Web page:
The current expansion is fairly broad-based and is built on a stable macro-environment fostered by government, and the resilience, resourcefulness, and improved confidence of the private sector. Nairobi continues to be the primary communication and financial hub of East Africa. It enjoys the region's best transportation linkages, communications infrastructure, and trained personnel, although these advantages are less prominent than in past years. On January 31, 2007, the government signed a $2.7 million contract with Tyco Telecommunications to perform an undersea survey for the construction of a fiber-optic cable to Fujairah in the United Arab Emirates (U.A.E.) called the East African Marine Systems (TEAMS). Two other fiber-optic cables projects are being pursued to link Kenya to the rest of East Africa and India. Once TEAMS and the domestic fiber-optic cables planned by the government are completed, the economy is expected to benefit significantly from reduced internet access prices and improved capacity. A wide range of foreign firms maintain regional branches or representative offices in the city. In March 1996, the Presidents of Kenya, Tanzania, and Uganda re-established the East African Community (EAC). The EAC's objectives include harmonizing tariffs and customs regimes, free movement of people, and improving regional infrastructures. In March 2004, the three East African countries signed a Customs Union Agreement paving the way for a common market. The Customs Union and a Common External Tariff were established on January 1, 2005, but the EAC countries are still working out exceptions to the tariff. Rwanda and Burundi have since joined the community. In May 2007, during a Common Market for Eastern and Southern Africa (COMESA) Summit, 13 heads of state endorsed a move to adopt a COMESA customs union and set December 8, 2008 as the target date for its adoption.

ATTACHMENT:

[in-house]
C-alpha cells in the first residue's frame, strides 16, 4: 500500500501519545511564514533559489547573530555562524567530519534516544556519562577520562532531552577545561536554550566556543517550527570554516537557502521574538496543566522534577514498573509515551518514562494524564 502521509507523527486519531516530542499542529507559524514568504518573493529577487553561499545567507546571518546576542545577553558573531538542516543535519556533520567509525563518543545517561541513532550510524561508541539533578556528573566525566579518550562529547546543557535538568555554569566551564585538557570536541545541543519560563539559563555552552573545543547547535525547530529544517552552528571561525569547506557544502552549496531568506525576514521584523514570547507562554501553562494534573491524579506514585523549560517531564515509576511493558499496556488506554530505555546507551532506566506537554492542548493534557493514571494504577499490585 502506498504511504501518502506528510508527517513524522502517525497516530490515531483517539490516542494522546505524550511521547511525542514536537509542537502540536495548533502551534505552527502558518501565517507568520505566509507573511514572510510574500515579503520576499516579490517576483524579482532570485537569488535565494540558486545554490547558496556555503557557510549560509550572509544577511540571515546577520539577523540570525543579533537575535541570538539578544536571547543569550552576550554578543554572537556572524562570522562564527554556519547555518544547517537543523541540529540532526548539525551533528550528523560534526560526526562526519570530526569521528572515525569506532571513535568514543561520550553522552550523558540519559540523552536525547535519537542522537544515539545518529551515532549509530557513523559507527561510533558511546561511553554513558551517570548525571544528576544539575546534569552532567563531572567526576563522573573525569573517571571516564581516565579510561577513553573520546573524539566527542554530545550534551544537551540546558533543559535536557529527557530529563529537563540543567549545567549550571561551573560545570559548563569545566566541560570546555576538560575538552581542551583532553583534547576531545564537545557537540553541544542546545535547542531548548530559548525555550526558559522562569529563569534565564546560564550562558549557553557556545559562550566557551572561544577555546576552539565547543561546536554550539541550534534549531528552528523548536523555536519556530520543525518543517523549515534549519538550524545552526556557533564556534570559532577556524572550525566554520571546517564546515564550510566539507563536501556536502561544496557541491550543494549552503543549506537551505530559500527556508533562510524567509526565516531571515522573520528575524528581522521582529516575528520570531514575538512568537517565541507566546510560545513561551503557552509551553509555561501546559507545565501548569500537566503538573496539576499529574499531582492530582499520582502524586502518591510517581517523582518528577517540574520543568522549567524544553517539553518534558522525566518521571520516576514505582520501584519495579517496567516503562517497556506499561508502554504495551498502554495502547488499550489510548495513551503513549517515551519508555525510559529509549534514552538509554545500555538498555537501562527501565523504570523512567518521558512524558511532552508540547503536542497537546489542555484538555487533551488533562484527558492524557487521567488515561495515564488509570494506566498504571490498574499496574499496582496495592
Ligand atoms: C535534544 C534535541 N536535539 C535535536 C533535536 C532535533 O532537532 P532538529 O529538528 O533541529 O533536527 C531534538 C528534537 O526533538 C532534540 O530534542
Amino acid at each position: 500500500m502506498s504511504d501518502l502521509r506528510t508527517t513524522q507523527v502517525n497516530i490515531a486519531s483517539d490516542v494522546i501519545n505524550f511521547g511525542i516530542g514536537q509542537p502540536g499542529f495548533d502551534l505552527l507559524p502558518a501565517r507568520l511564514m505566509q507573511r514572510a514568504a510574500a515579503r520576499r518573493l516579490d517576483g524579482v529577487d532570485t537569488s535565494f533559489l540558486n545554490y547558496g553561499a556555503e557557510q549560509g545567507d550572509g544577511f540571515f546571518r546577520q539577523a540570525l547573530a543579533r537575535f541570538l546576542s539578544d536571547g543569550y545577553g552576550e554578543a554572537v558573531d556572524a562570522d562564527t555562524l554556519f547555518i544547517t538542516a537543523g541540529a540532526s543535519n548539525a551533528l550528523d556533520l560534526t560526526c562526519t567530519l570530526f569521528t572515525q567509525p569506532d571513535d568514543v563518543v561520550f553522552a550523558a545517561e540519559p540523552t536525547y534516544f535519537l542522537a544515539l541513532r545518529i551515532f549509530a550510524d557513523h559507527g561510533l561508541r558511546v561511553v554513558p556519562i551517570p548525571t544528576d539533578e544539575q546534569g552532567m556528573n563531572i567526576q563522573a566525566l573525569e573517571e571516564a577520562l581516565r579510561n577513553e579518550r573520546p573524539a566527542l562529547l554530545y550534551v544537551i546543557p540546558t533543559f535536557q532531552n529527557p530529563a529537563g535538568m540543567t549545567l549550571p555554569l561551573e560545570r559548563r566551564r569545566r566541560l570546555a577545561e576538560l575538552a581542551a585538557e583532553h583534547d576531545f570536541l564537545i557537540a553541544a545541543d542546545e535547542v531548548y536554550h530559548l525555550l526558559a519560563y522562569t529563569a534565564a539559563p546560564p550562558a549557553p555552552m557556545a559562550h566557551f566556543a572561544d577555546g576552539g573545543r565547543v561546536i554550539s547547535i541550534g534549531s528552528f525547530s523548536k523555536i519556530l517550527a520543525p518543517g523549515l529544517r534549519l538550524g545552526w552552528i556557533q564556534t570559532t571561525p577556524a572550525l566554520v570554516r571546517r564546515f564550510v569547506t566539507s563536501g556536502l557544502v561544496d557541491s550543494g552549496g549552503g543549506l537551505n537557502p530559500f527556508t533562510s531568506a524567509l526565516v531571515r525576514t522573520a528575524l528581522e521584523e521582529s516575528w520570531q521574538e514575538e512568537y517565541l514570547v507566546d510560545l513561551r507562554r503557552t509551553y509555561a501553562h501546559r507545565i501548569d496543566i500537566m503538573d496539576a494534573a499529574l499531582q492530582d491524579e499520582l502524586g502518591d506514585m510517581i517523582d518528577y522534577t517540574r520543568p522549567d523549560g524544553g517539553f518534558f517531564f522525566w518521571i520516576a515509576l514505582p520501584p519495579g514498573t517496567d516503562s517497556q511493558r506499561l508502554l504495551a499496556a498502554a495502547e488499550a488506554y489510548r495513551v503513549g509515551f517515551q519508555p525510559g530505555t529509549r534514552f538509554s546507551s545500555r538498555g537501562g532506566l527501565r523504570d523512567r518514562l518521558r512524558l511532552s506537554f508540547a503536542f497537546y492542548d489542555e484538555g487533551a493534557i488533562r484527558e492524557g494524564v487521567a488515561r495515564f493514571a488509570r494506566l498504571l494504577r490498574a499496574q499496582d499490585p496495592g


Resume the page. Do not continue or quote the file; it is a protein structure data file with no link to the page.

Tourism is now Kenya's largest foreign exchange earning sector, followed by flowers, tea and coffee. In 2006 tourism generated $803 million, up from $699 million the previous year. Africa is Kenya's largest export market, followed by the European Union (EU). Kenya benefits significantly from the African Growth and Opportunity Act (AGOA). Although Congress renewed the AGOA third-country fabric provision in December 2006 to provide more time to develop local cotton and fabric production that meets the buyers' rigorous standards, its apparel industry is struggling to hold its ground against Asian competition. Kenya's main exports to the U.S. are AGOA-program garments, but it continues to run a trade deficit with the U.S.
Kenya faces profound environmental challenges brought on by high population growth, deforestation, shifting climate patterns, and the overgrazing of cattle in marginal areas in the north and west of the country. Significant portions of the population will continue to require emergency food assistance in the coming years.